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React component lifecycle with Hook§

elanandkumar profile image Anand Kumar Originally published at Updated on ・4 min read

In previous post, I have explained how to convert a class component into functional component so that we can leverage the hooks.
Here is the link to article:

In this post, I will help you to understand how to get the same output that we used to achieve using component lifecycles with react hooks.

I'll be covering following lifecycle methods:

  • componentWillMount
  • componentDidMount
  • componentDidUpdate
  • shouldComponentUpdate
  • componentWillUnmount

Before we start, let's get some understanding about following hooks:

  • useState
  • useEffect ### useState useState returns a stateful value and a function to update it. #### Syntax: useState syntax ### useEffect With functional component, we are not allowed to have side effects like mutations, timers, mutations or any other side effects inside the main body of the component.

So, here we have useEffect which runs after the render happens. By default, effects run after every render but there are ways to control it which we will look into it later in the article.


useEffect syntax

For more details on hooks or for any other hooks provided by react, look at the official documentation.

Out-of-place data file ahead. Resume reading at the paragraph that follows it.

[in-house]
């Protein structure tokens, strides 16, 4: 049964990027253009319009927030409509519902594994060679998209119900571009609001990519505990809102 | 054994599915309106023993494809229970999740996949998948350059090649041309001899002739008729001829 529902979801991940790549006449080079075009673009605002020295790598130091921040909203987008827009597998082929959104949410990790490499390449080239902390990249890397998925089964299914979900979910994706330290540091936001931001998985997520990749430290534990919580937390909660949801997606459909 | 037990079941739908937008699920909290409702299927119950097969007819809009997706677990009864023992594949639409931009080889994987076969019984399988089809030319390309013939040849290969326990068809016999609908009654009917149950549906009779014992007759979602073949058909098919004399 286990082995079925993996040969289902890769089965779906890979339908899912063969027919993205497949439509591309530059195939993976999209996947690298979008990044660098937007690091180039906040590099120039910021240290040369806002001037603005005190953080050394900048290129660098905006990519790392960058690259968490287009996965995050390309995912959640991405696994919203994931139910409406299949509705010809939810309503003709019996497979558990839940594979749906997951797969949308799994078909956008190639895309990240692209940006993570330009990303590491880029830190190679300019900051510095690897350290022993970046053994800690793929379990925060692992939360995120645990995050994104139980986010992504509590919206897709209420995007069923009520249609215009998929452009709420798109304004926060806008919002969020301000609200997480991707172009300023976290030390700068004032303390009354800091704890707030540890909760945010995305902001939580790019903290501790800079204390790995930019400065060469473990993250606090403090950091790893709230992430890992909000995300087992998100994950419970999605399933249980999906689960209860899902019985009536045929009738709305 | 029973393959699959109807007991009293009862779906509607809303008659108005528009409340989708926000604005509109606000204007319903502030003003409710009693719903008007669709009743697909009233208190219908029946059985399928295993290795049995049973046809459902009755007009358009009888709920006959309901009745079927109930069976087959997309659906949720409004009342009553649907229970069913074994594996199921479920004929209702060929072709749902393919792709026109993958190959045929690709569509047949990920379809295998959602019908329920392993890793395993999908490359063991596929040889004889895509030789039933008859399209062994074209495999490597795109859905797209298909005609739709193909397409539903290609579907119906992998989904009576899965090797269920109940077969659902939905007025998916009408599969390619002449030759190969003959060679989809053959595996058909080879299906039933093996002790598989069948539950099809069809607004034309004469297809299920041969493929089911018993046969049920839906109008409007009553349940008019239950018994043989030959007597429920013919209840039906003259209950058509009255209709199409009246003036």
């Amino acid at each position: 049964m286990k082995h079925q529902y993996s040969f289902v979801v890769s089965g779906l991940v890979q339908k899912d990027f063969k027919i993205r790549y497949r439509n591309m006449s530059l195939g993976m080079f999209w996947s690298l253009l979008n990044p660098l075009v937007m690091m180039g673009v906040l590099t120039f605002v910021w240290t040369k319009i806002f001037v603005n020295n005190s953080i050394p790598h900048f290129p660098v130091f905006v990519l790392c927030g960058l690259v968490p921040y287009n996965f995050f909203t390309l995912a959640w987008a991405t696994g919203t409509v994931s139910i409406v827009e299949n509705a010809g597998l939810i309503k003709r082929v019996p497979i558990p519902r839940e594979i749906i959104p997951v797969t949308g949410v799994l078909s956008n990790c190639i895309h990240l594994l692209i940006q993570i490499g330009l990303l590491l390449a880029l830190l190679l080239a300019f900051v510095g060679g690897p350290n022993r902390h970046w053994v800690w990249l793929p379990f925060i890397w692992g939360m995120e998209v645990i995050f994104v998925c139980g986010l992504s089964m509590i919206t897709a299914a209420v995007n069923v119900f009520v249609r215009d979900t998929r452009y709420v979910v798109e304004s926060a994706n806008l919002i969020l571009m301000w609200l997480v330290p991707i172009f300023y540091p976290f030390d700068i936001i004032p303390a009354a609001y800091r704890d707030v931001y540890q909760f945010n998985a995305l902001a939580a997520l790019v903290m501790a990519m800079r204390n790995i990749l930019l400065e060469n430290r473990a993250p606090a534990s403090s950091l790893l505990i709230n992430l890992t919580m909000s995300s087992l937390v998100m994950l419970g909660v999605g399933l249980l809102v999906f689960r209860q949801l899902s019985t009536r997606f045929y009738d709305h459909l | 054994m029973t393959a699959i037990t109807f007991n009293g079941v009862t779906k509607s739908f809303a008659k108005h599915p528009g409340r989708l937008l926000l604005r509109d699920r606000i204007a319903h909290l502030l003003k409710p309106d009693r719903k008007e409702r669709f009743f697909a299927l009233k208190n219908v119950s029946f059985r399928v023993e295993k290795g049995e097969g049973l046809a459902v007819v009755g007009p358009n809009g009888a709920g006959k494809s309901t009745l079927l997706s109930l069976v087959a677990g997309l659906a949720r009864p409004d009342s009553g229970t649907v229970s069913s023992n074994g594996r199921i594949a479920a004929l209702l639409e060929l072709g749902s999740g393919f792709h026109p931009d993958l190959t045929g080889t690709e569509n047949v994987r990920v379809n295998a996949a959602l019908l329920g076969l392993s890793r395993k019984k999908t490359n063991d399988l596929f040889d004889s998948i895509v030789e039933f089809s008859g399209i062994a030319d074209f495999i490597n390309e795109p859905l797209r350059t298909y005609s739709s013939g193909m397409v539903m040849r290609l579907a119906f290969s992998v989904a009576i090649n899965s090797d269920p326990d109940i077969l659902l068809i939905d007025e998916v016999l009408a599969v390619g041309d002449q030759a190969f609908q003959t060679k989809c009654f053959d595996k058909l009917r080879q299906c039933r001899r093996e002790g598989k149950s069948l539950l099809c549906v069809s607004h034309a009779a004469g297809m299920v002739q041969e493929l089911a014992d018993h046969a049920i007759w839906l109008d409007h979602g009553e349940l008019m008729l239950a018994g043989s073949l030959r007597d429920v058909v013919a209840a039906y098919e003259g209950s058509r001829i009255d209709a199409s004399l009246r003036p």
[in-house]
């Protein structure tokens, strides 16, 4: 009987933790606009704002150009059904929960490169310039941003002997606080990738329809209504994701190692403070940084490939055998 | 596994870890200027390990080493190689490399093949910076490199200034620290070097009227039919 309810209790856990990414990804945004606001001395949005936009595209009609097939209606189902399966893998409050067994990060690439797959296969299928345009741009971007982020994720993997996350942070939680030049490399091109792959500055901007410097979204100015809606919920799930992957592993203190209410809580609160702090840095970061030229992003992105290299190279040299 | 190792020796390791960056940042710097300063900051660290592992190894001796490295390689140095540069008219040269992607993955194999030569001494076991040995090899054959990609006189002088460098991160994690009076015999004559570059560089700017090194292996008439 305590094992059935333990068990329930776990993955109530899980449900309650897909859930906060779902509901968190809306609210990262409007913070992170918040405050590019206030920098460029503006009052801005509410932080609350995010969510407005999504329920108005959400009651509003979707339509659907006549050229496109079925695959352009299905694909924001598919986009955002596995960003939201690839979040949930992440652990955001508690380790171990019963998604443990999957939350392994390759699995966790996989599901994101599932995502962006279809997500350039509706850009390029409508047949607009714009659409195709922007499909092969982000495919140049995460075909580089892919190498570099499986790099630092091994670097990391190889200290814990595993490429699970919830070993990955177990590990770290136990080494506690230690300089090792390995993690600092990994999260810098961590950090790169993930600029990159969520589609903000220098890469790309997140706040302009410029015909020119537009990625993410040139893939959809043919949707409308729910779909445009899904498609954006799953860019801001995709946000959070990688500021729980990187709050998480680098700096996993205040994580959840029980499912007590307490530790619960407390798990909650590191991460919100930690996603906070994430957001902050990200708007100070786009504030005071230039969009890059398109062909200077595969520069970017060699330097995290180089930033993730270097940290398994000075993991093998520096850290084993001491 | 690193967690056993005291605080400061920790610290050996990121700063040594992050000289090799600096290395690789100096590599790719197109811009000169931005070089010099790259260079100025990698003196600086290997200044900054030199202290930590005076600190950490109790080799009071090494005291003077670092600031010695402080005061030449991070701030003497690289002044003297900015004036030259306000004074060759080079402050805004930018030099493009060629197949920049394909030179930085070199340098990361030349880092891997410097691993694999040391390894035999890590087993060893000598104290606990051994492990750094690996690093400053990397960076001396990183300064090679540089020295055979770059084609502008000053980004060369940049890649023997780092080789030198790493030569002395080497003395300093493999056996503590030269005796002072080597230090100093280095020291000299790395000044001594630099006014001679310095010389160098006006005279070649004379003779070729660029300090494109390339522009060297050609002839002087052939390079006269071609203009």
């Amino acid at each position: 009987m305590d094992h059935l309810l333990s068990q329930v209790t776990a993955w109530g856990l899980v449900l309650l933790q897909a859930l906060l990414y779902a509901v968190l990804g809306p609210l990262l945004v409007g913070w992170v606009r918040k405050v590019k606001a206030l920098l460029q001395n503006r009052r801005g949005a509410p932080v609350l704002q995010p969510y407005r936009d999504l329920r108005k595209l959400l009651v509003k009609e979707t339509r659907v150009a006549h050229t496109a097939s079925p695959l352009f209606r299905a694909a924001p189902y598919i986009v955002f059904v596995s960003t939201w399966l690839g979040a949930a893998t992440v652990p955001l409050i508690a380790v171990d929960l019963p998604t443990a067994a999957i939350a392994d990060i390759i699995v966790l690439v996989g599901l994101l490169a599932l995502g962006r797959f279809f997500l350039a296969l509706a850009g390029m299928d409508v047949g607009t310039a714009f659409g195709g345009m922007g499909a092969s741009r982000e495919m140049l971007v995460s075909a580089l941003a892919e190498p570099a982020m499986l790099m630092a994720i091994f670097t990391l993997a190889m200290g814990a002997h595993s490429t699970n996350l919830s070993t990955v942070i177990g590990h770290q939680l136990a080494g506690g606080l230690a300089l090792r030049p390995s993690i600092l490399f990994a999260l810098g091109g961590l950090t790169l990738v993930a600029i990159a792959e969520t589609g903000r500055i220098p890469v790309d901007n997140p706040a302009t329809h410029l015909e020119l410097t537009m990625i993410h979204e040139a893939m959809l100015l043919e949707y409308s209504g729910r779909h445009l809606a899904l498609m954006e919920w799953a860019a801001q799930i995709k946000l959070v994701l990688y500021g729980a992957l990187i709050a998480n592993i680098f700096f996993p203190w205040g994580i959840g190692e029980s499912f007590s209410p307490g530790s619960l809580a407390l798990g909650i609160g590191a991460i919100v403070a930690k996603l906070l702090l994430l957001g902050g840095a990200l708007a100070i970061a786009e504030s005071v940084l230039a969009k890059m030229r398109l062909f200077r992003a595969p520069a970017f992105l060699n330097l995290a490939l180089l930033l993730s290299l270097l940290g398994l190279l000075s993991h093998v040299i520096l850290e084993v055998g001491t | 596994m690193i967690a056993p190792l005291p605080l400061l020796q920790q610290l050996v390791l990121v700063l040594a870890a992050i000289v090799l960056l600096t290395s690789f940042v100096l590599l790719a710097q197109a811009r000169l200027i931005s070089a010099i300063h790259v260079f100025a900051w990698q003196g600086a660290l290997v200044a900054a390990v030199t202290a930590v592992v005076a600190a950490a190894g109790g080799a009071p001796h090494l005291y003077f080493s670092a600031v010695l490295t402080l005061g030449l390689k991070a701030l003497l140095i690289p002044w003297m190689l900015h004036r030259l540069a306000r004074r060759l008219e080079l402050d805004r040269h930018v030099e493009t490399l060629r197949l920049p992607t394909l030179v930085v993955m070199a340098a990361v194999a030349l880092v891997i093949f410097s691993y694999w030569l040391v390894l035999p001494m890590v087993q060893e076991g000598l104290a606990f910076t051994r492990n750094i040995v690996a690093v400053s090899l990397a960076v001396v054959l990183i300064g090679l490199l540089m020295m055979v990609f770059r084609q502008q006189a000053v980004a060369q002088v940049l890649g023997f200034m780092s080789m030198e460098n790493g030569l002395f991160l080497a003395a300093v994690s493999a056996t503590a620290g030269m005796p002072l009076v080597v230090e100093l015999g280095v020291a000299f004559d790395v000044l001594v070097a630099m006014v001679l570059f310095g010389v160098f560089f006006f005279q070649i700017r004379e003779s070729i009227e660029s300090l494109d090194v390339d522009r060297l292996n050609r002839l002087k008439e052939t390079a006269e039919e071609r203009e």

So, let's start with the component lifecycle and try to understand the replacement of the same with hooks.

Pro Tip: Do not use hooks inside any code blocks. It must be at the top level hierarchy of the functional component.

Let's see the running example of a small application. This usage react class based component and lifecycle. At the end of the article, you can check the same application created using functional component and has the similar lifecycle execution.

Let's begin.


When we convert any class component to functional component, we can write the code after defining our states (if any) using useState or before the code reaches the render (jsx) part to achieve the componentWillMount behaviour. As we know the code execution happens from top to bottom.


As explained before about useEffect, we can pass the second optionalParameter to achieve the componentDidMount behavior. Let's have a look at the following code snippet.

  console.log('Robot: componentDidMount');
  // ...code goes here...
}, []);
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In the above code, we have blank array [] as the second argument at line 5. Why? 🤔

Well, because the second argument when provided helps react to invoke the effect only if it detects a change in any of the entries provided. This array is dependencies for the function that we pass as first argument in useEffect.

In this case, it is blank which means it is never going to detect any change and so it will invoke only once. Isn't that what componentDidMount does? Invokes only once, right?

Please note that if the second argument is not passed in useEffect, it will execute always after render.


Let's say, we need to invoke api call again if any props changes for the component, we do it in here once the component updates. We can achieve it using useEffect. Though, this time, we need to pass an entry to the second argument.

React.useEffect(() => {
  console.log('Robot: componentWillUpdate');
  // code goes here
}, [props.selectedRobotId]);
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This time, we have passed a prop selectedRobotId in the array. So, whenever this prop is going to change, the effect will run and we get the updated component.